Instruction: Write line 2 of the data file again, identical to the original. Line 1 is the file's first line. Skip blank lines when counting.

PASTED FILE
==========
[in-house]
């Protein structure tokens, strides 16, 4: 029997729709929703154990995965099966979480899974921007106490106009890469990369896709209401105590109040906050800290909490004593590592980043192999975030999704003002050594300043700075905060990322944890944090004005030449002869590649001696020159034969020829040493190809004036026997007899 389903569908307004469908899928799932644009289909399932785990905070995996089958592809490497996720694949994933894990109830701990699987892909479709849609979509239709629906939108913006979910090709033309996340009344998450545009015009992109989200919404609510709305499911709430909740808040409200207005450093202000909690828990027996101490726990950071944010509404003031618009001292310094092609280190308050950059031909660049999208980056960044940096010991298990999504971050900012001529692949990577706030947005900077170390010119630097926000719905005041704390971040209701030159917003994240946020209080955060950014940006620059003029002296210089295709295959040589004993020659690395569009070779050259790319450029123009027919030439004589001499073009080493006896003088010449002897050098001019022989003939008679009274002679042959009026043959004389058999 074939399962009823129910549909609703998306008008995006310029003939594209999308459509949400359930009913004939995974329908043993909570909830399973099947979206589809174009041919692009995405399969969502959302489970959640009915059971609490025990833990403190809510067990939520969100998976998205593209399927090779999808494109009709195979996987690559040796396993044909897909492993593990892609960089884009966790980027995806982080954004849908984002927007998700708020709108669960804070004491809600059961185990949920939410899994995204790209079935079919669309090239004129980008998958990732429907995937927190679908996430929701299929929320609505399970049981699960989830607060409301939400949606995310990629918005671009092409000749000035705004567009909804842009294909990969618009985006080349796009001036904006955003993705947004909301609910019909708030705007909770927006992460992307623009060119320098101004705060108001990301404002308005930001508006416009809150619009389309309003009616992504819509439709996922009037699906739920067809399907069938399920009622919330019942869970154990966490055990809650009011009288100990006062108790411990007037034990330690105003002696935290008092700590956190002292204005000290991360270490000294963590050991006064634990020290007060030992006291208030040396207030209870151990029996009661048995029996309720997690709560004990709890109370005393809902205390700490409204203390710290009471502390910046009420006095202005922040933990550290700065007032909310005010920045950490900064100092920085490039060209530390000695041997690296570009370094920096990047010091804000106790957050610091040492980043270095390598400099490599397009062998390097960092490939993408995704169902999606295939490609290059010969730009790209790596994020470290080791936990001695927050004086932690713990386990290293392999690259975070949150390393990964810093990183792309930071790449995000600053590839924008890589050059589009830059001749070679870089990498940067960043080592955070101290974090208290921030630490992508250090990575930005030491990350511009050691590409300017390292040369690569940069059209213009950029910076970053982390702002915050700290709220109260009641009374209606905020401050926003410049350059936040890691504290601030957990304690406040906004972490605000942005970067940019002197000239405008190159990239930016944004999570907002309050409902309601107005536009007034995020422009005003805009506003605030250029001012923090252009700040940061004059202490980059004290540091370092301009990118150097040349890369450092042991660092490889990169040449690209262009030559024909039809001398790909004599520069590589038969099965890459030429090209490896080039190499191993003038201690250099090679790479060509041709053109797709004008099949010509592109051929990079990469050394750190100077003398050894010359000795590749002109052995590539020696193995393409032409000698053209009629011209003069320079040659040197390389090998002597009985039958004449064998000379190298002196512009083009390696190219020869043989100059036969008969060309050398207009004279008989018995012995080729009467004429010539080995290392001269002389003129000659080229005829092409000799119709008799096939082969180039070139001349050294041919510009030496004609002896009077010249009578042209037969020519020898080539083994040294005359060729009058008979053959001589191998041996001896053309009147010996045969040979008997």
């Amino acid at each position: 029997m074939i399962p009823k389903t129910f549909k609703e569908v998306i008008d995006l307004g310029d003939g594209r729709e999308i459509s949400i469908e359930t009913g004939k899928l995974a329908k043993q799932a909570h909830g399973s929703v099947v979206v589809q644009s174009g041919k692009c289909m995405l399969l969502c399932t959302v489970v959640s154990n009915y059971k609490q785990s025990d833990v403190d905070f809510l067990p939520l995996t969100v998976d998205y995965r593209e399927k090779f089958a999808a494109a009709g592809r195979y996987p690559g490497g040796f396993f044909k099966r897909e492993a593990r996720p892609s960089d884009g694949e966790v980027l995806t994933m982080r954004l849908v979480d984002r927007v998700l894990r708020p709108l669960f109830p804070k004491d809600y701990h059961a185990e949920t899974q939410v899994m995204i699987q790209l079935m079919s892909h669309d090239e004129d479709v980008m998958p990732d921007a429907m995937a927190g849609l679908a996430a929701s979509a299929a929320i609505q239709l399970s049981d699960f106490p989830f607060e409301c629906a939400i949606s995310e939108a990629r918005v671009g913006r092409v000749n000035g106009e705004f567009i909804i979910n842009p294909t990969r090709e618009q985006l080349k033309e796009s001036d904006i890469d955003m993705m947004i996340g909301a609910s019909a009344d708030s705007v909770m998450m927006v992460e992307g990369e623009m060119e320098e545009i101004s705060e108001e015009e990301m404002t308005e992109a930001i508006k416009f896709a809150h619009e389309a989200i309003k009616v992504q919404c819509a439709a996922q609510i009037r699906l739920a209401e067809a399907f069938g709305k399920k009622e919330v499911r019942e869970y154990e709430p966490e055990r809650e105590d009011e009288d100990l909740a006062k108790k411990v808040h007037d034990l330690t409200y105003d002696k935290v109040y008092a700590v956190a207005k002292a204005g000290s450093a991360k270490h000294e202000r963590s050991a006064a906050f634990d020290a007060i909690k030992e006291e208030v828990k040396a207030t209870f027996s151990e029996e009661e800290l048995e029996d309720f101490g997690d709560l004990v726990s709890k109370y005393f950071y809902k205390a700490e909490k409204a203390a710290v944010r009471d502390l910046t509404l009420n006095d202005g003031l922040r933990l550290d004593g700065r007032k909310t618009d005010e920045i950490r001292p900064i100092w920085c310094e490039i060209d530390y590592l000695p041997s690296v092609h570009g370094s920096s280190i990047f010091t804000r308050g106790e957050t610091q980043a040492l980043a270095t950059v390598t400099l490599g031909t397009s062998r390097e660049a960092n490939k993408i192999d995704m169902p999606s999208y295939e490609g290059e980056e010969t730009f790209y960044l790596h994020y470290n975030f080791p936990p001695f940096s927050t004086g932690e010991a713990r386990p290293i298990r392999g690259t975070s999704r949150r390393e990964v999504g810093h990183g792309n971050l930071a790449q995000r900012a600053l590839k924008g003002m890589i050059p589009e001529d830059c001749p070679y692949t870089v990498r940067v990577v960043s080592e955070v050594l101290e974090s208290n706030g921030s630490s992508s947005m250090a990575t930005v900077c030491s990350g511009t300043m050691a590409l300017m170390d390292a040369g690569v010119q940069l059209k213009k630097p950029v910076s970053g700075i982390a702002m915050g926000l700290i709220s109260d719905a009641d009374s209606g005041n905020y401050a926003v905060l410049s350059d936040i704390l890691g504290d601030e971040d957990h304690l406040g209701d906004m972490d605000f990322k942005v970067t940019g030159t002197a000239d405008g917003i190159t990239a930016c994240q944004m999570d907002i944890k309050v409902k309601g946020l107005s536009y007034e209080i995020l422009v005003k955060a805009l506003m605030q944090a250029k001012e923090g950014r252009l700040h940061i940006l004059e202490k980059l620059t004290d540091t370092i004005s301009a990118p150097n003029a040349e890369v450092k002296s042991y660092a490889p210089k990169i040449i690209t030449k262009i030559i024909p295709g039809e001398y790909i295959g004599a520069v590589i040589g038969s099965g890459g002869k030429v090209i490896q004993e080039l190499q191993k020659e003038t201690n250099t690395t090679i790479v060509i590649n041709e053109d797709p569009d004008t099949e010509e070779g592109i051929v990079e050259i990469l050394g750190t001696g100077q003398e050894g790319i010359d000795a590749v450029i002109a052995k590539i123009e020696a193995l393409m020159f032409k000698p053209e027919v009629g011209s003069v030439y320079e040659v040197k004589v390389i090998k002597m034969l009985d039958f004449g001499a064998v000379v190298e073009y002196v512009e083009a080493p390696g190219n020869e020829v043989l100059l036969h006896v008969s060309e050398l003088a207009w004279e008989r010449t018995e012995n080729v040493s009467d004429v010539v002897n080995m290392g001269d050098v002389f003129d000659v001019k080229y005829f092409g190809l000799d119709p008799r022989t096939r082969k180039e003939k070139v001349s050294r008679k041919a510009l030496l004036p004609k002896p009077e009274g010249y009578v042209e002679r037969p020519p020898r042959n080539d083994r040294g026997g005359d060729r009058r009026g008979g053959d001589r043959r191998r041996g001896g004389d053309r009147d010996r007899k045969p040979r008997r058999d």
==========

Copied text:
């Protein structure tokens, strides 16, 4: 029997729709929703154990995965099966979480899974921007106490106009890469990369896709209401105590109040906050800290909490004593590592980043192999975030999704003002050594300043700075905060990322944890944090004005030449002869590649001696020159034969020829040493190809004036026997007899 389903569908307004469908899928799932644009289909399932785990905070995996089958592809490497996720694949994933894990109830701990699987892909479709849609979509239709629906939108913006979910090709033309996340009344998450545009015009992109989200919404609510709305499911709430909740808040409200207005450093202000909690828990027996101490726990950071944010509404003031618009001292310094092609280190308050950059031909660049999208980056960044940096010991298990999504971050900012001529692949990577706030947005900077170390010119630097926000719905005041704390971040209701030159917003994240946020209080955060950014940006620059003029002296210089295709295959040589004993020659690395569009070779050259790319450029123009027919030439004589001499073009080493006896003088010449002897050098001019022989003939008679009274002679042959009026043959004389058999 074939399962009823129910549909609703998306008008995006310029003939594209999308459509949400359930009913004939995974329908043993909570909830399973099947979206589809174009041919692009995405399969969502959302489970959640009915059971609490025990833990403190809510067990939520969100998976998205593209399927090779999808494109009709195979996987690559040796396993044909897909492993593990892609960089884009966790980027995806982080954004849908984002927007998700708020709108669960804070004491809600059961185990949920939410899994995204790209079935079919669309090239004129980008998958990732429907995937927190679908996430929701299929929320609505399970049981699960989830607060409301939400949606995310990629918005671009092409000749000035705004567009909804842009294909990969618009985006080349796009001036904006955003993705947004909301609910019909708030705007909770927006992460992307623009060119320098101004705060108001990301404002308005930001508006416009809150619009389309309003009616992504819509439709996922009037699906739920067809399907069938399920009622919330019942869970154990966490055990809650009011009288100990006062108790411990007037034990330690105003002696935290008092700590956190002292204005000290991360270490000294963590050991006064634990020290007060030992006291208030040396207030209870151990029996009661048995029996309720997690709560004990709890109370005393809902205390700490409204203390710290009471502390910046009420006095202005922040933990550290700065007032909310005010920045950490900064100092920085490039060209530390000695041997690296570009370094920096990047010091804000106790957050610091040492980043270095390598400099490599397009062998390097960092490939993408995704169902999606295939490609290059010969730009790209790596994020470290080791936990001695927050004086932690713990386990290293392999690259975070949150390393990964810093990183792309930071790449995000600053590839924008890589050059589009830059001749070679870089990498940067960043080592955070101290974090208290921030630490992508250090990575930005030491990350511009050691590409300017390292040369690569940069059209213009950029910076970053982390702002915050700290709220109260009641009374209606905020401050926003410049350059936040890691504290601030957990304690406040906004972490605000942005970067940019002197000239405008190159990239930016944004999570907002309050409902309601107005536009007034995020422009005003805009506003605030250029001012923090252009700040940061004059202490980059004290540091370092301009990118150097040349890369450092042991660092490889990169040449690209262009030559024909039809001398790909004599520069590589038969099965890459030429090209490896080039190499191993003038201690250099090679790479060509041709053109797709004008099949010509592109051929990079990469050394750190100077003398050894010359000795590749002109052995590539020696193995393409032409000698053209009629011209003069320079040659040197390389090998002597009985039958004449064998000379190298002196512009083009390696190219020869043989100059036969008969060309050398207009004279008989018995012995080729009467004429010539080995290392001269002389003129000659080229005829092409000799119709008799096939082969180039070139001349050294041919510009030496004609002896009077010249009578042209037969020519020898080539083994040294005359060729009058008979053959001589191998041996001896053309009147010996045969040979008997």